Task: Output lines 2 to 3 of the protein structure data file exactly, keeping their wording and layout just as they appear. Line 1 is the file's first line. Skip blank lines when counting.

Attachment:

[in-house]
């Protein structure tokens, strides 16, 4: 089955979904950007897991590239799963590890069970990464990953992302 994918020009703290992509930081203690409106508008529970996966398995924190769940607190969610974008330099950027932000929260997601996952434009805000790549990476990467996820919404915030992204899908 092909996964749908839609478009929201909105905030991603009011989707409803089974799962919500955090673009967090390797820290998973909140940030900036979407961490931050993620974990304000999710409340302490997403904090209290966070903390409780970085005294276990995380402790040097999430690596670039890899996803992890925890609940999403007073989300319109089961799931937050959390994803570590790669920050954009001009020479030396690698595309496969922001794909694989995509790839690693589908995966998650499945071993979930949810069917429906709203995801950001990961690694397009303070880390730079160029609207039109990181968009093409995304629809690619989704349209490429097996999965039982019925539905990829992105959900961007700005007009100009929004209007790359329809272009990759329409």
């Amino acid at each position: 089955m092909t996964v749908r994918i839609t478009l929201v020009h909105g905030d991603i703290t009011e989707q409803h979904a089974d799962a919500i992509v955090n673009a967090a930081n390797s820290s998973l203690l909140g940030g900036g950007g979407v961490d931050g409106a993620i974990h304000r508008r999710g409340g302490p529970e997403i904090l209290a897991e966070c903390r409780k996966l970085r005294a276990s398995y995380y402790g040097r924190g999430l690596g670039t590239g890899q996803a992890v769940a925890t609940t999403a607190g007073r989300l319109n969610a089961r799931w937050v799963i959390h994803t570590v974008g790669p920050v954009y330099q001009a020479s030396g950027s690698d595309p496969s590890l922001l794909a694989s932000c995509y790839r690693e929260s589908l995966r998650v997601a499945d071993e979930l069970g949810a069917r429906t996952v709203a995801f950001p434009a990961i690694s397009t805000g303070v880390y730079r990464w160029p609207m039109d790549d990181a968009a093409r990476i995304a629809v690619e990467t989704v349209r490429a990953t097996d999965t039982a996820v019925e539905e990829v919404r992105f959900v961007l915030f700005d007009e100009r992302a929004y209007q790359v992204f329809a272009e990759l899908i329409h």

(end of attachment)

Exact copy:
């Protein structure tokens, strides 16, 4: 089955979904950007897991590239799963590890069970990464990953992302 994918020009703290992509930081203690409106508008529970996966398995924190769940607190969610974008330099950027932000929260997601996952434009805000790549990476990467996820919404915030992204899908 092909996964749908839609478009929201909105905030991603009011989707409803089974799962919500955090673009967090390797820290998973909140940030900036979407961490931050993620974990304000999710409340302490997403904090209290966070903390409780970085005294276990995380402790040097999430690596670039890899996803992890925890609940999403007073989300319109089961799931937050959390994803570590790669920050954009001009020479030396690698595309496969922001794909694989995509790839690693589908995966998650499945071993979930949810069917429906709203995801950001990961690694397009303070880390730079160029609207039109990181968009093409995304629809690619989704349209490429097996999965039982019925539905990829992105959900961007700005007009100009929004209007790359329809272009990759329409």
């Amino acid at each position: 089955m092909t996964v749908r994918i839609t478009l929201v020009h909105g905030d991603i703290t009011e989707q409803h979904a089974d799962a919500i992509v955090n673009a967090a930081n390797s820290s998973l203690l909140g940030g900036g950007g979407v961490d931050g409106a993620i974990h304000r508008r999710g409340g302490p529970e997403i904090l209290a897991e966070c903390r409780k996966l970085r005294a276990s398995y995380y402790g040097r924190g999430l690596g670039t590239g890899q996803a992890v769940a925890t609940t999403a607190g007073r989300l319109n969610a089961r799931w937050v799963i959390h994803t570590v974008g790669p920050v954009y330099q001009a020479s030396g950027s690698d595309p496969s590890l922001l794909a694989s932000c995509y790839r690693e929260s589908l995966r998650v997601a499945d071993e979930l069970g949810a069917r429906t996952v709203a995801f950001p434009a990961i690694s397009t805000g303070v880390y730079r990464w160029p609207m039109d790549d990181a968009a093409r990476i995304a629809v690619e990467t989704v349209r490429a990953t097996d999965t039982a996820v019925e539905e990829v919404r992105f959900v961007l915030f700005d007009e100009r992302a929004y209007q790359v992204f329809a272009e990759l899908i329409h």